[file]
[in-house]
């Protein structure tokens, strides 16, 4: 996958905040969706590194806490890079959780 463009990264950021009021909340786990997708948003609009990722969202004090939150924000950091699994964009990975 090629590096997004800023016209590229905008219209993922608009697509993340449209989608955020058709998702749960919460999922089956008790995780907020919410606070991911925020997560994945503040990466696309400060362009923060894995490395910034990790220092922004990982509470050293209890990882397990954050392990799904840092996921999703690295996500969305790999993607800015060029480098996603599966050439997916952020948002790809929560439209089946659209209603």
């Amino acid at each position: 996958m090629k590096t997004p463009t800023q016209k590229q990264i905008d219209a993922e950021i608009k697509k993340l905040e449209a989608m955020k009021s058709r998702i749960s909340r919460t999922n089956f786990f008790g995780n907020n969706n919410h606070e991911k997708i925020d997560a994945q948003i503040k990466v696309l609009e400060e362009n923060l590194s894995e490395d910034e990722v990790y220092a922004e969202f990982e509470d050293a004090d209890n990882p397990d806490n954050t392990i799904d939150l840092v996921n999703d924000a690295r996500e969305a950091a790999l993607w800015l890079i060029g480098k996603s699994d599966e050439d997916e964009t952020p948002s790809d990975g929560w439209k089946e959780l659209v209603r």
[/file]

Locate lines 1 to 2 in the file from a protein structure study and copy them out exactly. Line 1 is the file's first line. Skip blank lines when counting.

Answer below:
[in-house]
């Protein structure tokens, strides 16, 4: 996958905040969706590194806490890079959780 463009990264950021009021909340786990997708948003609009990722969202004090939150924000950091699994964009990975 090629590096997004800023016209590229905008219209993922608009697509993340449209989608955020058709998702749960919460999922089956008790995780907020919410606070991911925020997560994945503040990466696309400060362009923060894995490395910034990790220092922004990982509470050293209890990882397990954050392990799904840092996921999703690295996500969305790999993607800015060029480098996603599966050439997916952020948002790809929560439209089946659209209603």